Well, no one fully believes our pint sized protagonist until it’s too late despite the mountains of evidence all over the place in the form of photos shot using the legendary Million Shot Polaroid Camera and even a crushed albino demon carcass that is jammed in a bookcase…but is never mentioned…Did anyone even find this guy’s squished little body? I’m sure that fucker started to stink after a while.  And by the end of the movie, well, let’s just say there are no happy endings. Although there are happier for some than others…Let’s just say, never get caught between a rope and a fire place.

Vague enough? Good. “Don’t Be Afraid of the Dark” looks fantastic! It comes wrapped in a very enticing, glossy, package…but once you look beyond that lovely exterior, there’s not much else there being offered up to the viewing audience.  And don;t even get me started on how they botched the entire story by changing the little creature’s M.O. I was wondering why certain events transpired at the end of this updated ‘Don’t Be Afraid of the Dark” when the little creature’s M.O. was teeth…yet they seemed thrilled to tear people to pieces and not even come close to touching their chompers…It wasn’t until I watched the original that I truly understood what had happened with this retelling of the story and why these added elements feel totally unnecessary.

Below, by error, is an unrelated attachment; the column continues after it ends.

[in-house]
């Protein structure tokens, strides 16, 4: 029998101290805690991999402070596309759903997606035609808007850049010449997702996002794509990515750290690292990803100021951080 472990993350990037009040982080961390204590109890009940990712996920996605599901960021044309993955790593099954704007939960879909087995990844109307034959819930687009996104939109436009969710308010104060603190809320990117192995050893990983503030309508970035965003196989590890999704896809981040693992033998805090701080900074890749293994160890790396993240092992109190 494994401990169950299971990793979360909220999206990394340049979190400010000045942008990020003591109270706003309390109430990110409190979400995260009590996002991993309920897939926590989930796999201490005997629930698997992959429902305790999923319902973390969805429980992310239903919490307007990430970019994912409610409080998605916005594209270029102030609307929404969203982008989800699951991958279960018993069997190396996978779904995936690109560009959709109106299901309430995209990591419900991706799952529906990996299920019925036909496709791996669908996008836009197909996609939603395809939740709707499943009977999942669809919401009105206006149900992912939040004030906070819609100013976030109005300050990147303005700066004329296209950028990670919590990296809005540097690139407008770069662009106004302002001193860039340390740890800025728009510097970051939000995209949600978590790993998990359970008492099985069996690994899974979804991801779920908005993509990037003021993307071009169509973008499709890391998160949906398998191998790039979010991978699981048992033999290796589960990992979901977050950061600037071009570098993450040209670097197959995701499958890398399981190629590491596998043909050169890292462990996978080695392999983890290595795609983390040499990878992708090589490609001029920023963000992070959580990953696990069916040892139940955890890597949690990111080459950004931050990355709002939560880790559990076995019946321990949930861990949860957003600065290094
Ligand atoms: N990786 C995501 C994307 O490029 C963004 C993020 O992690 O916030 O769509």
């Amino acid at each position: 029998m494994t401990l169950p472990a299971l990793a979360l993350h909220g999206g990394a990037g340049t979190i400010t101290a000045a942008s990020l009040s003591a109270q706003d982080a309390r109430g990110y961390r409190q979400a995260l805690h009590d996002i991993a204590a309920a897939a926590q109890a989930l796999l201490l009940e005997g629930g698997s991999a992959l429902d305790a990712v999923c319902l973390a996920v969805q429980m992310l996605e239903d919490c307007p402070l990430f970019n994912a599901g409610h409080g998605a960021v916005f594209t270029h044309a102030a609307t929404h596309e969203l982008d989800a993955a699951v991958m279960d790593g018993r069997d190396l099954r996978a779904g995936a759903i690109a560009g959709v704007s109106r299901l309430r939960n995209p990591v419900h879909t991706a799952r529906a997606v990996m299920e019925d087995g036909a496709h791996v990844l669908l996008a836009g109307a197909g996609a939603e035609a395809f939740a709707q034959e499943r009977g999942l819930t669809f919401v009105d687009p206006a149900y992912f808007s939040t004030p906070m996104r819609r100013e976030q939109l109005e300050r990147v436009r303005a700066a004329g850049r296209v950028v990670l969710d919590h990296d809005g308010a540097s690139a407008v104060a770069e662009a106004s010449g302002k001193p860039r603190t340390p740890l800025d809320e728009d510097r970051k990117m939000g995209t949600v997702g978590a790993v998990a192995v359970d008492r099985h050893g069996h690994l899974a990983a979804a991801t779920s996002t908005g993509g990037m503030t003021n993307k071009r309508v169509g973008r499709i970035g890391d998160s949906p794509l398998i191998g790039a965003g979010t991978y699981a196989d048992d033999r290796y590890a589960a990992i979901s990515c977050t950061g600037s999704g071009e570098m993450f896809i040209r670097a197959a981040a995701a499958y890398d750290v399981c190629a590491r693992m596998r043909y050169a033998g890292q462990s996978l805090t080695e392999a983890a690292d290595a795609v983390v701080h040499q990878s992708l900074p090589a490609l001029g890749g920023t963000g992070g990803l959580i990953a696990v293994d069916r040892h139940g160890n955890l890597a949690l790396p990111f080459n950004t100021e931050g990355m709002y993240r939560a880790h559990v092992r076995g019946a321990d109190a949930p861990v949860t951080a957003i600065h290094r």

“Don’t Be Afraid of the Dark” (1973)

The original telling of the “Don’t Be Afraid of the Dark” tale was broadcast as the ABC Movie of the Week  near Halloween in October 1973. The production was helmed by the late, great,  John Newland (host and director of “One Step Beyond”) and has gone on to become a cult classic in many horror circles. And after my very first viewing it became readily apparent just why it holds such special place in the hearts of so many fans of the genre.

“Don’t Be Afraid of the Dark” is the sad and frightening tale of a young marriage on the rocks. Lonely housewife, Sally (Kim Darby) who lives with her career obsessed husband, Alex (Jim Hutton) in her Grandmother’s old, gigantic mansion. Sally is left home alone a lot with her only company being an elderly groundskeeper. Yes, I know, this sounds like the beginning of a tale from Penthouse Forum. However, Sally’s boredom and curiosity lead her into her Grandfather’s old study as opposed to the grounds keeper’s drawers.  And, of course, she unleashes a posse of viscous, sadistic, furry fun-sized beasties intent on dragging poor young Sally into their realm through the fire place.